Dan Bross, KUAC - Fairbanks
Dan Bross is a reporter at KUAC in Fairbanks.
A stronger than expected run of Yukon River Chinook salmon is allowing fishery managers to loosen subsistence harvest restrictions on both the U.S. and Canadian sides of the river. The better-than-anticipated run is still small by historical standards, but may signal that Yukon King stocks are beginning to rebuild.
The federal government has backed down in a long running legal dispute with the State of Alaska over ownership of an eastern interior river. State ownership the Mosquito Fork of the Forty Mile River will open it up to new activity, including mining.
A contractor is expected to begin work soon building up a portion of the Dalton Highway severely damaged earlier this year by overflow ice and flooding from the Sag River. It’s part of plan to armor the major North Slope oil field supply conduit against future ice and flood impacts.
The statewide wildfire response that’s been operating at peak for more than a month is ramping down. Wet weather over areas of the interior has calmed many fires.
Wolf hunting season is scheduled to open next month in and around Denali National Park, despite record low wolf numbers. This spring, Park biologists counted fewer than 50 Denali wolves, heightening a long running battle over the popularly viewed animals.
City of Fairbanks voters will consider a 5 percent sales tax on marijuana. The city council has approved putting the proposed retail tax before voters in the October municipal election. The tax is an effort to tap unknown revenue that legalized marijuana sales could provide.
Recent rain slowed wildfire growth around the interior, but there are still nearly 2 hundred active blazes, and over twenty staffed fires. The largest response is to a half-million-acre complex of fires near Tanana. Managers expect suppression and demobilization to take weeks.
The city of Fairbanks has launched a new web page to share and generate information about unsolved murder cases. Local police are tracking cases ranging from months to decades old.
Areas of the Interior have received rain in recent days, helping to slow wildfires that have charred more than 4.7 million acres, and fire season is far from over.
Yukon Quest champion Brent Sass remains at his wildfire-threatened compound in Eureka, but his dogs are safe in Fairbanks.
Smoke is spreading over a large area of the state, as wildfire activity grows. There were 56 new wildfires Monday statewide, and 238 active, mostly in interior and southwest Alaska.
One of four Fairbanks men fighting for exoneration from murder convictions was paroled last week. The Alaska Native community gathered in Fairbanks over the weekend to welcome home Marvin Roberts.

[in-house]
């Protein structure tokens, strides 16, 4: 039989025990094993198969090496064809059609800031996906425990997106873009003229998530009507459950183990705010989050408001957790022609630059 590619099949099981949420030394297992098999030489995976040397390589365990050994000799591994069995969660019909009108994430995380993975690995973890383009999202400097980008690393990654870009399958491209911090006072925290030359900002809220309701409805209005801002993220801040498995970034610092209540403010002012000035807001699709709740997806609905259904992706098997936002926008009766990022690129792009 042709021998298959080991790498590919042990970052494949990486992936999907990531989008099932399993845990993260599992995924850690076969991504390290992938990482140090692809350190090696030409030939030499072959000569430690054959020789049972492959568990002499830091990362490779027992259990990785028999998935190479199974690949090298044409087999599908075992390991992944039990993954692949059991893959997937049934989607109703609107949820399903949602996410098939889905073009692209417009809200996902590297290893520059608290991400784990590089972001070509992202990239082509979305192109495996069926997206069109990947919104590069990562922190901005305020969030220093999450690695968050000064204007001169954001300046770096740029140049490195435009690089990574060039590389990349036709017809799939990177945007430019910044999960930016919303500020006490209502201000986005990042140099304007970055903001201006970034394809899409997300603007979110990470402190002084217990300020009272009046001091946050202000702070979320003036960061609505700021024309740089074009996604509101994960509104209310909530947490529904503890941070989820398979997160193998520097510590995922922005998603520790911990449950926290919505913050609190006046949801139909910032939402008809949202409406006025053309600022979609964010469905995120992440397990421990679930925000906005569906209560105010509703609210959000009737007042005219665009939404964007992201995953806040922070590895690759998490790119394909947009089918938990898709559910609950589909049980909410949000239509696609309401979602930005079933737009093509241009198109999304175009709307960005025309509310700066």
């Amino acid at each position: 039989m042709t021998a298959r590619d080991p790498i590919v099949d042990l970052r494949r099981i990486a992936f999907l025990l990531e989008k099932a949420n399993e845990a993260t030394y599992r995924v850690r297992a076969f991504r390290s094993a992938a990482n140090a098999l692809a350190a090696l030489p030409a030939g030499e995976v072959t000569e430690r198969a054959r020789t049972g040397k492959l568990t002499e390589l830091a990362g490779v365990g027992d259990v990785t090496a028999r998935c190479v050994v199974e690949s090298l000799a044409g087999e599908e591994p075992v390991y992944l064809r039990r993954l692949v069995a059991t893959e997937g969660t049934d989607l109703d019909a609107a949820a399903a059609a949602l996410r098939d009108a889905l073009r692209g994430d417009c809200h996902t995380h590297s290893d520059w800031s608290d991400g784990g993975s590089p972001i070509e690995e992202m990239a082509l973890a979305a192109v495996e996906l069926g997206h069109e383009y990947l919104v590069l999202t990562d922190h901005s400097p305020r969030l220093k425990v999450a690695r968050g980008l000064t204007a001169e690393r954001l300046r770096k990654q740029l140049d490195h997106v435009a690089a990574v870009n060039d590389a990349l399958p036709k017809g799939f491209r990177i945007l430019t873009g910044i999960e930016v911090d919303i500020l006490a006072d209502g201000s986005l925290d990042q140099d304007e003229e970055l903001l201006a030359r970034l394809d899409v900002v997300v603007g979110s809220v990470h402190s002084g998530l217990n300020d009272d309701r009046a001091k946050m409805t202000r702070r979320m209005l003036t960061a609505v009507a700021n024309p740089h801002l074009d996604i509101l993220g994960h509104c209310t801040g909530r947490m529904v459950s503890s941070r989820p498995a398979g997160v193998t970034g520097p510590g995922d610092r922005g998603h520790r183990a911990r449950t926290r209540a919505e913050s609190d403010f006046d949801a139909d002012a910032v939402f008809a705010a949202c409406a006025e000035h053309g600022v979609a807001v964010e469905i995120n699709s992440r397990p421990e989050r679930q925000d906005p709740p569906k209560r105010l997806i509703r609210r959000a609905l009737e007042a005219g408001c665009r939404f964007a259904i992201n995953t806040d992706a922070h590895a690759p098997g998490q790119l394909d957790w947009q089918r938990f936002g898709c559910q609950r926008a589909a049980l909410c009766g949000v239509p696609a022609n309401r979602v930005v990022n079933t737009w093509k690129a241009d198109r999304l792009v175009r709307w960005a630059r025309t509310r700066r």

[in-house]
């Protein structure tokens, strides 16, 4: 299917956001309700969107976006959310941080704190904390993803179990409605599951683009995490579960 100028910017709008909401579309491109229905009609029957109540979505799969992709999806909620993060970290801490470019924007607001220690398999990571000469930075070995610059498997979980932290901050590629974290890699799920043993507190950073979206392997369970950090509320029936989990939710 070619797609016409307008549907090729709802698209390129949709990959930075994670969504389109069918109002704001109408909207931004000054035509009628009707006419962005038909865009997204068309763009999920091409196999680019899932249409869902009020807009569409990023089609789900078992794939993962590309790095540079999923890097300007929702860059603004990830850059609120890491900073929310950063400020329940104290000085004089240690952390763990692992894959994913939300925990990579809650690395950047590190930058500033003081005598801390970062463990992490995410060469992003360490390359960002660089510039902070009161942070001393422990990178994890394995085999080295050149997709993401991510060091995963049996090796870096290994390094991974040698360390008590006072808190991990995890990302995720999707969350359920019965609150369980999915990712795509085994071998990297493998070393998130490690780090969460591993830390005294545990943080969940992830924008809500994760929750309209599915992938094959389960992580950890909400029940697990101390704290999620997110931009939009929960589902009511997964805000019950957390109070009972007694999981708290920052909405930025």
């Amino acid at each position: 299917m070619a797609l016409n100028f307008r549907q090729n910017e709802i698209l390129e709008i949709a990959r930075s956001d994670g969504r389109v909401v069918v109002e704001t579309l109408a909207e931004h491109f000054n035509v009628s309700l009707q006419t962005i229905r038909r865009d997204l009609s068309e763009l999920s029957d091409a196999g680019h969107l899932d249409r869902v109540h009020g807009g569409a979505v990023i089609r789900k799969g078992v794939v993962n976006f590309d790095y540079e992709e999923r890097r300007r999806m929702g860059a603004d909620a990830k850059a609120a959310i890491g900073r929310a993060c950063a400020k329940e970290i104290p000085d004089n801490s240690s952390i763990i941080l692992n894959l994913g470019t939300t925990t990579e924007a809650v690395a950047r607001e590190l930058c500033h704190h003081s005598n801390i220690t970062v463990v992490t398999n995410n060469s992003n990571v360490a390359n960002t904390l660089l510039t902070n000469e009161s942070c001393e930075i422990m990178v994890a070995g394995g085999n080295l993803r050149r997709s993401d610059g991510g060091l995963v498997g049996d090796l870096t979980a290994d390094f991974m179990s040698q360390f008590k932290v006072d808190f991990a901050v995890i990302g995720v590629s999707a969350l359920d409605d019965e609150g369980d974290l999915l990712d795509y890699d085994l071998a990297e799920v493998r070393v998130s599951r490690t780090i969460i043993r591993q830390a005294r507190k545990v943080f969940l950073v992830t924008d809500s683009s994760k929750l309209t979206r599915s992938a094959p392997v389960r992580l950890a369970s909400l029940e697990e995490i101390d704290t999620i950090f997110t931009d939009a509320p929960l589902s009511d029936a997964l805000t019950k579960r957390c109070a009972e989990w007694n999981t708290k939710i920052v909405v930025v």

Dozens of new wildfires are burning around interior and western Alaska, as widespread lightning continues to cause new starts. An Alaska Interagency Coordination Center report listed 47 new fires Monday morning, with 186 active blazes state-wide.
A herbicide is proposed to eradicate an invasive weed that’s infested some Fairbanks area waters. The chemical application would target Elodea, a prolific aquatic weed known to choke out native plants and fish, and inhibit navigation.
Several wildfires are burning in the interior, including a growing blaze east of Delta Junction. Division of Forestry spokesman Tim Mowry says the Healy Lake fire made a major push west toward Delta beginning late Wednesday night and increased in size from 2,000 to up to 6,000 acres.
Lightning ignited two new wildfires east of Delta Junction Tuesday night. Fairbanks-Delta area state fire management officer Ed Sanford says the blazes near the small community of Healy Lake resulted from numerous lightning strikes that hit a swath of Alaska.
Ground water contamination at Eielson Air Force Base has spread off the facility. A chemical thought to originate from firefighting foam used at the base prior to the year 2000, is being detected in groundwater wells in a nearby subdivision.
A wildfire caused by lightning in the interior is burning near the Village of Dot Lake. The Tanana Slough Fire has burned about 500 acres on an island in the Tanana River. The island is about three miles north of the small Native community off the Alaska Highway near Tok. Area state forester Jeff Hermans says suppression efforts are aimed at keeping the fire on the island.
A dipnetter’s group is seeking state assistance to repair a sketchy stretch of trail used to access the popular personal use fishery on the Copper River near Chitina. The old section of the Copper River Highway has deteriorated due to past year’s landslides.
Feminist pioneer Gloria Steinem speaks at the University of Alaska Fairbanks on Friday night. The human rights activist’s visit was instigated by local politics.